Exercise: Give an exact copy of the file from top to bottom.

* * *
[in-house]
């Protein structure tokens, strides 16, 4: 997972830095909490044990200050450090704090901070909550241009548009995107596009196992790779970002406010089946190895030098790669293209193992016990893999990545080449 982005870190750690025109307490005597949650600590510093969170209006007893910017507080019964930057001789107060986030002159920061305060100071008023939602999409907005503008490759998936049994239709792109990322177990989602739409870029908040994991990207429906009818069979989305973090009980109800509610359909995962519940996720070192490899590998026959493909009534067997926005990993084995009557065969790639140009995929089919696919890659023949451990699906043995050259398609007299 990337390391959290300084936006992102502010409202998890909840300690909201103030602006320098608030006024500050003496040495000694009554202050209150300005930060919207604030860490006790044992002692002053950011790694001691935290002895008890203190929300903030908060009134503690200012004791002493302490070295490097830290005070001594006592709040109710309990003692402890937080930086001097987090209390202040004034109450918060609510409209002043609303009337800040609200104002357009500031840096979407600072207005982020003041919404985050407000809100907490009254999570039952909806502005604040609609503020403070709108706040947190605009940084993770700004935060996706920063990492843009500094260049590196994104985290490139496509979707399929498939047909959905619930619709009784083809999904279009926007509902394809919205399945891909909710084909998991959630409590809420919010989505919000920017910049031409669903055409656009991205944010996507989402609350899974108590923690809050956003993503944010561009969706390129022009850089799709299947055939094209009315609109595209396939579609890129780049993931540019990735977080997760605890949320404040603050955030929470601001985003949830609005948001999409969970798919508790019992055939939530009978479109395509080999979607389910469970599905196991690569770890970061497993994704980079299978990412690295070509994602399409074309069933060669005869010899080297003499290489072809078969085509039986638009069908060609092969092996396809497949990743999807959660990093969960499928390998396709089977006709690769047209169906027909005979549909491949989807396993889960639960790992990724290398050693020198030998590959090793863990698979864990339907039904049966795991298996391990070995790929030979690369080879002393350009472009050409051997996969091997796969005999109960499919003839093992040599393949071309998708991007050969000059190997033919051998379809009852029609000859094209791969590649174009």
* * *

[in-house]
């Protein structure tokens, strides 16, 4: 997972830095909490044990200050450090704090901070909550241009548009995107596009196992790779970002406010089946190895030098790669293209193992016990893999990545080449 982005870190750690025109307490005597949650600590510093969170209006007893910017507080019964930057001789107060986030002159920061305060100071008023939602999409907005503008490759998936049994239709792109990322177990989602739409870029908040994991990207429906009818069979989305973090009980109800509610359909995962519940996720070192490899590998026959493909009534067997926005990993084995009557065969790639140009995929089919696919890659023949451990699906043995050259398609007299 990337390391959290300084936006992102502010409202998890909840300690909201103030602006320098608030006024500050003496040495000694009554202050209150300005930060919207604030860490006790044992002692002053950011790694001691935290002895008890203190929300903030908060009134503690200012004791002493302490070295490097830290005070001594006592709040109710309990003692402890937080930086001097987090209390202040004034109450918060609510409209002043609303009337800040609200104002357009500031840096979407600072207005982020003041919404985050407000809100907490009254999570039952909806502005604040609609503020403070709108706040947190605009940084993770700004935060996706920063990492843009500094260049590196994104985290490139496509979707399929498939047909959905619930619709009784083809999904279009926007509902394809919205399945891909909710084909998991959630409590809420919010989505919000920017910049031409669903055409656009991205944010996507989402609350899974108590923690809050956003993503944010561009969706390129022009850089799709299947055939094209009315609109595209396939579609890129780049993931540019990735977080997760605890949320404040603050955030929470601001985003949830609005948001999409969970798919508790019992055939939530009978479109395509080999979607389910469970599905196991690569770890970061497993994704980079299978990412690295070509994602399409074309069933060669005869010899080297003499290489072809078969085509039986638009069908060609092969092996396809497949990743999807959660990093969960499928390998396709089977006709690769047209169906027909005979549909491949989807396993889960639960790992990724290398050693020198030998590959090793863990698979864990339907039904049966795991298996391990070995790929030979690369080879002393350009472009050409051997996969091997796969005999109960499919003839093992040599393949071309998708991007050969000059190997033919051998379809009852029609000859094209791969590649174009």